Lying restlessly awake, unable to sleep in an ever-shrinking coach seat is akin to being buried alive with a well-dressed groundskeeper who pops by to share some Biscoff cookies every couple hours. It's miserable. But it doesn't have to be this way. We can crowdsource some tips to get our collective sleep game on point no matter how long the flight is.
That's what was happening on a Quora thread, airline workers and frequent flyers offered up their sleep tips for flyers. Here are a few of the oft-repeated bits of wisdom from your fellow sardines, struggling for sleep in the sky.
Window Seats, Every Time
"Window seats or exit and bulkhead rows are essential. If you're in the middle or on the aisle, you can tell the people in your row that you want to sleep. If they're small enough they may be willing to crawl over you to avoid waking you up." - Thomas M. (Air travel tech startup co-founder)
Stay Hydrated... With Water
"The best way to stay comfortable and sleep on a red-eye is to stay relaxed, hydrated, don't drink any booze and avoid rich (gassy) foods." - Steven F. (Airline social media consultant)
"A meal should be served and hour and a half to two hours after take off. Eat, drink well enough to avoid dehydration. NO alcohol, it will make trying to sleep worse, not better." - Judy J. (Frequent flyer)
This is corroborated by many sources. Alcohol can contribute to dehydration and less sound sleep. Everyone knows their own reaction to alcohol best, but there's good reason to abstain if you're looking for some rest.
"Keeping your head mostly still is crucial if you want to remain asleep. I use an inflatable neck pillow, not one with filling." - Thomas M.
"One thing I didn't find out until the end of a long haul flight, many seats have "wings" on the head rests that fold inward so that your head can rest side-to-side. They are quite often missed. Ask a flight attendant if your seats do this." - Aaron C (Flight attendant)
Shut the Entertainment Off
"Avoid watching movies during the flight because the screen can make your brain active and believing that is day time." - Linda B. (Vita Talalay)
This is advice also given by sleep expert Terry Cralle, who notes that sleep is more difficult to achieve when light hits your retinas, signaling that it's day time to your brain.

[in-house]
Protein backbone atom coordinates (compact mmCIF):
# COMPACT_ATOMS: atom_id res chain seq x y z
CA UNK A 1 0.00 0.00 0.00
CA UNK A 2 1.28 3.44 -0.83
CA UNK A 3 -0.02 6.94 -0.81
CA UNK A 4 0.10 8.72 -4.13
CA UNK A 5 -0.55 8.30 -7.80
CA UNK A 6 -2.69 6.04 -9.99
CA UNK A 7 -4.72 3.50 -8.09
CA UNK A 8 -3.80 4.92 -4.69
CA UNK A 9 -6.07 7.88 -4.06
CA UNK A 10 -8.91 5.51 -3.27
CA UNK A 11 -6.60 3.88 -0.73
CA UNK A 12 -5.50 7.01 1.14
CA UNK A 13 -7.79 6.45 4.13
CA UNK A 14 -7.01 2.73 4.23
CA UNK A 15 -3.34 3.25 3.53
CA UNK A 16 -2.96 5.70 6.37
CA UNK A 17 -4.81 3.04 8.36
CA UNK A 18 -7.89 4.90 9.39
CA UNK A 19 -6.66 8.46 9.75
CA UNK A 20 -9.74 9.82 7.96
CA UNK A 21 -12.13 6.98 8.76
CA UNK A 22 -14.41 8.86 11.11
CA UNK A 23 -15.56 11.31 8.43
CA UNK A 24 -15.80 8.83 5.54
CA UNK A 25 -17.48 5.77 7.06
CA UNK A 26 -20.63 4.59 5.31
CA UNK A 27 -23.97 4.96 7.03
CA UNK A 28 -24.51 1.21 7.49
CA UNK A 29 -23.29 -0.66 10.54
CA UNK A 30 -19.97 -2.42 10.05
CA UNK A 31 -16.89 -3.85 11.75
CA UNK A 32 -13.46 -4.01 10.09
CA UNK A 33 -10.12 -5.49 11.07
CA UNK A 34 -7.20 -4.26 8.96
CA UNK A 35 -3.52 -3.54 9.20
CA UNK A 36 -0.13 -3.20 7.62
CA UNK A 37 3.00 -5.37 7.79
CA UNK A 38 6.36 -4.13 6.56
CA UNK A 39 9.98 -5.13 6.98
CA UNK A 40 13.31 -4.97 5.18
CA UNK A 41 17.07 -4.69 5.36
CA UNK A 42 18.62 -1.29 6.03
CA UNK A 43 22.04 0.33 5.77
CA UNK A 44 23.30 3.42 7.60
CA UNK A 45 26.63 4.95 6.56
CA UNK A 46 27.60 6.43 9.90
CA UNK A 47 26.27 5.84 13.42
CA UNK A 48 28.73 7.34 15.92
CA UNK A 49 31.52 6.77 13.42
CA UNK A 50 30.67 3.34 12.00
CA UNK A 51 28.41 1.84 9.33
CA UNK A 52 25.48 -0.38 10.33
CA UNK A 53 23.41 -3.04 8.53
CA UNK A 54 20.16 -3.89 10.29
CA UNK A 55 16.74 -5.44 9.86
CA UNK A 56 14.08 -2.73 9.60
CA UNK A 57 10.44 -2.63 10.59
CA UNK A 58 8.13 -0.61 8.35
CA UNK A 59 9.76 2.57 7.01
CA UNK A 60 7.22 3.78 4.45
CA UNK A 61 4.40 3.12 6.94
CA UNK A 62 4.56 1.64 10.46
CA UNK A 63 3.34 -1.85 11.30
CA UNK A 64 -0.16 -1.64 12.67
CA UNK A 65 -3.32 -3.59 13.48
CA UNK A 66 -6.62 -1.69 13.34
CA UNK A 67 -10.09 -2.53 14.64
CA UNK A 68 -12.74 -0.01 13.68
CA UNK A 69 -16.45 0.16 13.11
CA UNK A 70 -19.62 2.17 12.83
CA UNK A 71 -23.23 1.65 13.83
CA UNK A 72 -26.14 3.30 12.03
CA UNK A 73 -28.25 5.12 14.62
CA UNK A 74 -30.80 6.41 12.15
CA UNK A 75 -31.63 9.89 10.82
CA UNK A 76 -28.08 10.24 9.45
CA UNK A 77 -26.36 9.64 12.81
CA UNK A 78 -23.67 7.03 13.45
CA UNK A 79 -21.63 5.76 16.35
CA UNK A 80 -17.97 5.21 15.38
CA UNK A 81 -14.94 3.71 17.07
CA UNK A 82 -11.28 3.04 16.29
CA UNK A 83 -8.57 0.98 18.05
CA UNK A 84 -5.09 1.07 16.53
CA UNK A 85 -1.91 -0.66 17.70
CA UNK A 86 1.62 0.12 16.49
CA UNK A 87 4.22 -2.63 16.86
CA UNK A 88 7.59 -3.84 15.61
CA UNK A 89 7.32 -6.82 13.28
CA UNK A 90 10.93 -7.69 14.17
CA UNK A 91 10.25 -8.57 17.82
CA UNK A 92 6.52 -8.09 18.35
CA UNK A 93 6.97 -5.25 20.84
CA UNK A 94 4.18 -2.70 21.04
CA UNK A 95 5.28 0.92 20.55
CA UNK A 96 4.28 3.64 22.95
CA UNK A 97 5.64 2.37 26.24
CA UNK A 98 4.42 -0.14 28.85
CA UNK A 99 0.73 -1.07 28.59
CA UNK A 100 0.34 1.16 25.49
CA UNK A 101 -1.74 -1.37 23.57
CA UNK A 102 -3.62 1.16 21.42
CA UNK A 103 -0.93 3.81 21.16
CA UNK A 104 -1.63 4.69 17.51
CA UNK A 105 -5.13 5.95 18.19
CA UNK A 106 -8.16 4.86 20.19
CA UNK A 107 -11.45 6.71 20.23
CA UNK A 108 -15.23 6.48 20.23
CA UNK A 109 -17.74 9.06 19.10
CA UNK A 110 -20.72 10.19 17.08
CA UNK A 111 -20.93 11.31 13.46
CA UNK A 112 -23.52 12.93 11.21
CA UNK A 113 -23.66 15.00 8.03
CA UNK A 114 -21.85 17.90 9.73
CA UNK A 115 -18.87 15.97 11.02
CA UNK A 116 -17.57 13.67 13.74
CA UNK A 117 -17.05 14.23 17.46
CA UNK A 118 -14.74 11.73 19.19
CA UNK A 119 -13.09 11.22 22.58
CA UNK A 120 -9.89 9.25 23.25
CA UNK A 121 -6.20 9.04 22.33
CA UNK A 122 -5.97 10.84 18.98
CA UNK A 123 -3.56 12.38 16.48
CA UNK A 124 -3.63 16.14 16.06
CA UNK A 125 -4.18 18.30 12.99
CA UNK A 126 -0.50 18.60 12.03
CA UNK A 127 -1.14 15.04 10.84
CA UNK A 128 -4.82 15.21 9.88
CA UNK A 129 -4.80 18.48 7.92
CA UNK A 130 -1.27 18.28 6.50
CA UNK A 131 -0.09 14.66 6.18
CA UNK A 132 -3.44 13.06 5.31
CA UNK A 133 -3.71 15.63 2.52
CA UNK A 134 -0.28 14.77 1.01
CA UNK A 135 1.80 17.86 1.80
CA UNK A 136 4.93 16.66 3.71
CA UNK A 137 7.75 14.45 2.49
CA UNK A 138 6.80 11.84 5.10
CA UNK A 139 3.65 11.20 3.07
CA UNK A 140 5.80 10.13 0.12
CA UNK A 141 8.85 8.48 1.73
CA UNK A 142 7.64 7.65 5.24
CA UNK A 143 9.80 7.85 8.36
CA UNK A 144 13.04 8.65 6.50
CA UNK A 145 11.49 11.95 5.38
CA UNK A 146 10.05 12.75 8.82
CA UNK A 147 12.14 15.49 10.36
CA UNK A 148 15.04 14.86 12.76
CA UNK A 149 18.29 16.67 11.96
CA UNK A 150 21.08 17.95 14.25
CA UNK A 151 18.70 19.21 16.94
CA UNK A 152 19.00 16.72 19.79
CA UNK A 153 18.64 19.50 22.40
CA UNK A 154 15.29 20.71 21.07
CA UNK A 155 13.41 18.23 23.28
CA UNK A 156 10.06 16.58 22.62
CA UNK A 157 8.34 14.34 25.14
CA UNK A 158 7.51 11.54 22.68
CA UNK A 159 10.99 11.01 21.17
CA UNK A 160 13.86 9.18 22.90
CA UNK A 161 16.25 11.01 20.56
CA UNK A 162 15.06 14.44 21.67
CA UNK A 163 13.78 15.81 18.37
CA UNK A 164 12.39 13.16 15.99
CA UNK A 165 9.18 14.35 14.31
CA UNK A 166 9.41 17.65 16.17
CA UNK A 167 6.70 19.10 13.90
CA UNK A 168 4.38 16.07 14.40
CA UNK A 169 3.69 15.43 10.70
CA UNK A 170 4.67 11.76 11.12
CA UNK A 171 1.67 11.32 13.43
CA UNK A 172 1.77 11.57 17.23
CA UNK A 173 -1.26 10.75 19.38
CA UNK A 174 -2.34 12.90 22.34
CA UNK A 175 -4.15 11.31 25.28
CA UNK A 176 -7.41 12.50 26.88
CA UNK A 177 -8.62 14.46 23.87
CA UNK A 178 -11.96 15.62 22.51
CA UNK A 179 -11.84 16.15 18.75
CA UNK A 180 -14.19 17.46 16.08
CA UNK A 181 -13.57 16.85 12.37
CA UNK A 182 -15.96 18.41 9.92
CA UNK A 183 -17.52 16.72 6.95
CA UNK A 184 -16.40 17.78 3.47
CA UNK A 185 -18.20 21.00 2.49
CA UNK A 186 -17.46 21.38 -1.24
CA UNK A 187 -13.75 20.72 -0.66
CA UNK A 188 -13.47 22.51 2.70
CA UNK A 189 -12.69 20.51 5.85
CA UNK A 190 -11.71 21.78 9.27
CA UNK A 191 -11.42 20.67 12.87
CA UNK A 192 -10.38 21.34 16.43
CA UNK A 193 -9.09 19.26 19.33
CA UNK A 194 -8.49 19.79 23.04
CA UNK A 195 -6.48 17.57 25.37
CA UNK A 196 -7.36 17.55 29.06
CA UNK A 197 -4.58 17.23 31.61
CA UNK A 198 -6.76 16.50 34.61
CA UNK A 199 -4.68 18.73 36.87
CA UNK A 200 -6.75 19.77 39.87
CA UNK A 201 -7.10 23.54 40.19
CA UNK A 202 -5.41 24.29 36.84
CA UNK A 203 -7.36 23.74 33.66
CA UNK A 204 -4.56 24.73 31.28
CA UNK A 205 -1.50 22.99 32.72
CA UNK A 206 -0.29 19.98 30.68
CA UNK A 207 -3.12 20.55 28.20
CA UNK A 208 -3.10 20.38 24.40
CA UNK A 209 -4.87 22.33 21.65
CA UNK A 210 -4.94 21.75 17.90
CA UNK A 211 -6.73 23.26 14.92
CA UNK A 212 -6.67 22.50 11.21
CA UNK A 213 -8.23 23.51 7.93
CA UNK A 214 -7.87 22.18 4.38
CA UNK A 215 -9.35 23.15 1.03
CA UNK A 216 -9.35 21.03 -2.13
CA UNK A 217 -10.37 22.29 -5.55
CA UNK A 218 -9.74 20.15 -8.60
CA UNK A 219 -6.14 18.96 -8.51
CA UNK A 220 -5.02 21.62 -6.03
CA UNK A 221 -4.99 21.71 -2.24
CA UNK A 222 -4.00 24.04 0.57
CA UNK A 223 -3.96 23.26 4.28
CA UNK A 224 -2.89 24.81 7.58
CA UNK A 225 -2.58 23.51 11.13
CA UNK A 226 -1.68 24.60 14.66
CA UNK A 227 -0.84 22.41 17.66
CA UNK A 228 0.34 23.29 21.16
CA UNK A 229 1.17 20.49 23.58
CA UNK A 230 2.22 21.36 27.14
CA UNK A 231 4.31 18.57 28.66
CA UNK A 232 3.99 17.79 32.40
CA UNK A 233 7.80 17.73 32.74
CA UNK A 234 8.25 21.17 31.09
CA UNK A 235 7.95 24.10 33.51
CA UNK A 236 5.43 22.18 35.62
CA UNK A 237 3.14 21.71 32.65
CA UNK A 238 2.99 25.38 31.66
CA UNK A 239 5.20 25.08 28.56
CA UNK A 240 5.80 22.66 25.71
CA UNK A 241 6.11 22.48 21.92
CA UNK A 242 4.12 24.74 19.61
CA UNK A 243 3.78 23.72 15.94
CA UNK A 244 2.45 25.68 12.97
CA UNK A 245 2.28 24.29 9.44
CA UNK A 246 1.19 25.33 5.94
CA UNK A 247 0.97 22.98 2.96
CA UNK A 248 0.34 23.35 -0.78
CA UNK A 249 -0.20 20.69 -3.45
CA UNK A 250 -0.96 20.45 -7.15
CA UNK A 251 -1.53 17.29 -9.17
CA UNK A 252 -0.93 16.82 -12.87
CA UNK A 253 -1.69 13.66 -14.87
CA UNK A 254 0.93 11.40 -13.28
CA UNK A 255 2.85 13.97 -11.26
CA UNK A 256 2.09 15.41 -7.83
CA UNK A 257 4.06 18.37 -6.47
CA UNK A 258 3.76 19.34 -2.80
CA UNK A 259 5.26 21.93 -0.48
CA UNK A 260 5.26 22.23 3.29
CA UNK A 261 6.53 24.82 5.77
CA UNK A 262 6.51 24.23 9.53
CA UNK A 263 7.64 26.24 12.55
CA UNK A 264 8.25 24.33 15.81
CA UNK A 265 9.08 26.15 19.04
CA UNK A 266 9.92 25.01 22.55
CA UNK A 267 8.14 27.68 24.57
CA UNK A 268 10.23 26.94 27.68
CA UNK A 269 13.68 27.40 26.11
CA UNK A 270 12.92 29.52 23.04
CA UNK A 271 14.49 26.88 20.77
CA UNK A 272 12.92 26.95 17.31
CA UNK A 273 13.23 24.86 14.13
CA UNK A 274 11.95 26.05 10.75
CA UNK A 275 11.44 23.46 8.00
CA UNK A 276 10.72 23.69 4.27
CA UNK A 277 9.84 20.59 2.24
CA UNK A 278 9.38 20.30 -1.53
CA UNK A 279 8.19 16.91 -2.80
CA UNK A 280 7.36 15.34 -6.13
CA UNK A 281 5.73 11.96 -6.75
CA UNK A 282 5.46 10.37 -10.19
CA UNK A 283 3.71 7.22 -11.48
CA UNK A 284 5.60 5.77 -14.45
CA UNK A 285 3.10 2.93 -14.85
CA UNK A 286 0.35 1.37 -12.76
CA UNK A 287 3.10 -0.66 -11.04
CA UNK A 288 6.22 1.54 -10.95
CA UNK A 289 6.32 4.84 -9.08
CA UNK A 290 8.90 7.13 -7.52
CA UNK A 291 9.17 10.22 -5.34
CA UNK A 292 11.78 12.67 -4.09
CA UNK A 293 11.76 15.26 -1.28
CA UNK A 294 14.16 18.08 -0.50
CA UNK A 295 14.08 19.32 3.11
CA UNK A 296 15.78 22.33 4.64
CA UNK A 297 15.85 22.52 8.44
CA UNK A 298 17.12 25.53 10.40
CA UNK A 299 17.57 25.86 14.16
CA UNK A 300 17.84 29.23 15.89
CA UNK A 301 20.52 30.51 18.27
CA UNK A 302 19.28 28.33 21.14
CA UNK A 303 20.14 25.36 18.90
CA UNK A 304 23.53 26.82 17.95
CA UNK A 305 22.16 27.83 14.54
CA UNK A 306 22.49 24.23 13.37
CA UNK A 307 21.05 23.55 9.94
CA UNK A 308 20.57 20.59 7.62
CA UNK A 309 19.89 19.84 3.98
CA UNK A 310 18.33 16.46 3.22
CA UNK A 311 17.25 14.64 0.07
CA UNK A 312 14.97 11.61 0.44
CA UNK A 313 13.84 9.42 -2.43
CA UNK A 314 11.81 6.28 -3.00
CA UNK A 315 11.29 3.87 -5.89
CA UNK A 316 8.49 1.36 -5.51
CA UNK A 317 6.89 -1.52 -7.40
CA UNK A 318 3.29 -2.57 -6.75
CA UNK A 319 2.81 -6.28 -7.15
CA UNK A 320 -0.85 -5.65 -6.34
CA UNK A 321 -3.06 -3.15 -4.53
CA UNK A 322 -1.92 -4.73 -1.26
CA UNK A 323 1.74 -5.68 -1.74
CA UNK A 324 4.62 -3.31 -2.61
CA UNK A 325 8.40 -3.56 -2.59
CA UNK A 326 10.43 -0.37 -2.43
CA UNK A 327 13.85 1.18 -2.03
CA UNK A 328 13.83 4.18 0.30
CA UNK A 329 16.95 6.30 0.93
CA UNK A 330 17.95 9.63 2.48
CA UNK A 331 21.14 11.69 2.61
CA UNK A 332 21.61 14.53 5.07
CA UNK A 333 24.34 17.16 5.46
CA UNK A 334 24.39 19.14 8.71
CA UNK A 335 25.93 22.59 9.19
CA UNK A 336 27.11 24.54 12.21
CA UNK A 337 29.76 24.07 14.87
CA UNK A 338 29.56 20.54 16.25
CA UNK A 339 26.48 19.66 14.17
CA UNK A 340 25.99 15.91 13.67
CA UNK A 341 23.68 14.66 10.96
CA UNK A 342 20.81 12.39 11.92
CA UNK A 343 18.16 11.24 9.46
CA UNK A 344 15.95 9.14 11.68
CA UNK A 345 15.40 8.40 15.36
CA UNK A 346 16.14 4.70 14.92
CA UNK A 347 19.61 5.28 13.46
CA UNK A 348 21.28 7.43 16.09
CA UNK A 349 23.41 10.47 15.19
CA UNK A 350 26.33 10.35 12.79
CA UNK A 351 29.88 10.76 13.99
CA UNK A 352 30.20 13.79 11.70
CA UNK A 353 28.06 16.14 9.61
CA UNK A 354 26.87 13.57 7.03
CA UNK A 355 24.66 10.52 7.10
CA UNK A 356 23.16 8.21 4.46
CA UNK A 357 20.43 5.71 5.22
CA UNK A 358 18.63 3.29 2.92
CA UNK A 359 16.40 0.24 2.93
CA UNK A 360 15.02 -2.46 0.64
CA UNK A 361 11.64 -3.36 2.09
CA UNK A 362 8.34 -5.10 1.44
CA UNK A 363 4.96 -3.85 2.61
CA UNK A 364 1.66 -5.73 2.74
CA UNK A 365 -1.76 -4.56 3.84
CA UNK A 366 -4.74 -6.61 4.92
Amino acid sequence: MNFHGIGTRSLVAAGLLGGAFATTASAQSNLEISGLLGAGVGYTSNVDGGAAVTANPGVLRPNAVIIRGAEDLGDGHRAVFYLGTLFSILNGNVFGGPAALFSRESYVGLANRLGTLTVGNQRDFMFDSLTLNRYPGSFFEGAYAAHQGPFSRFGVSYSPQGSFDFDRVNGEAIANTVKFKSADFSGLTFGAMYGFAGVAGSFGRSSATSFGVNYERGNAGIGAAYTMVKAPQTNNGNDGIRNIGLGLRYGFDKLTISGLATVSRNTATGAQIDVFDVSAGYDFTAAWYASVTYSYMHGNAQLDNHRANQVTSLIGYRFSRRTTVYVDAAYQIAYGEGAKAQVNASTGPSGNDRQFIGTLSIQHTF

Block Out the Noise and Light
"I have my sleeping gear permanently packed in my carry-on: an eye mask, noise-canceling headphones, earplugs, herbal teas (including lavender and licorice), and my favorite neck pillow. I always like to dress comfortably, even if it is a short flight, and I wear only flat shoes when I travel. Why would women wear high heels on a flight?" - Arianna Huffington (Editor-in-Chief of Huffington Post and author of The Sleep Revolution)
"Earplugs (the expanding foam kind) and a heavy bead-filled sleep mask can do wonders!" - Aaron C.
"I find wearing noise canceling headsets and a sweatshirt with a hood and eye shades to block out the world around me best. By blocking out the world you can relax and just let everything around you melt away. By blocking out the world you've also created your own 'personal space' in an environment that has no personal space." - Steven F.
"Wear comfortable clothing in layers. No jeans. A jacket or sweater with ample internal pockets for wallet/passport is comforting." - Andrew B (Lawyer and frequent flyer)
"Find your comfortable flying outfit, what combination of shirt, undershirt, jacket, sweater, etc. is the most comfortable to you when it's slightly colder than the room temperature. If your clothes are too warm, you will wake up needlessly. The same if you feel too cold." - Alexei Z. (Consultant and frequent flyer)
Consider Your Red Eye Time
"When flying a red-eye the sleep techniques vary by length of flight. A short red-eye such as LAX-JFK or JFK-SNN depend on the time of day. If for example you're flying from JFK to Heathrow departing at 5:00pm, you'll have significant trouble falling asleep, with many passengers first dozing off just before landing, but on that same route if you fly on the 10:00pm you have a greater chance of sleeping with your normal body cycle. " - Steven F.
Everyone is different, but if you're struggling to get some shut eye after the stress of long TSA lines, give some of these tips a shot and see if you can't help yourself pound out a few more Zs before the layover.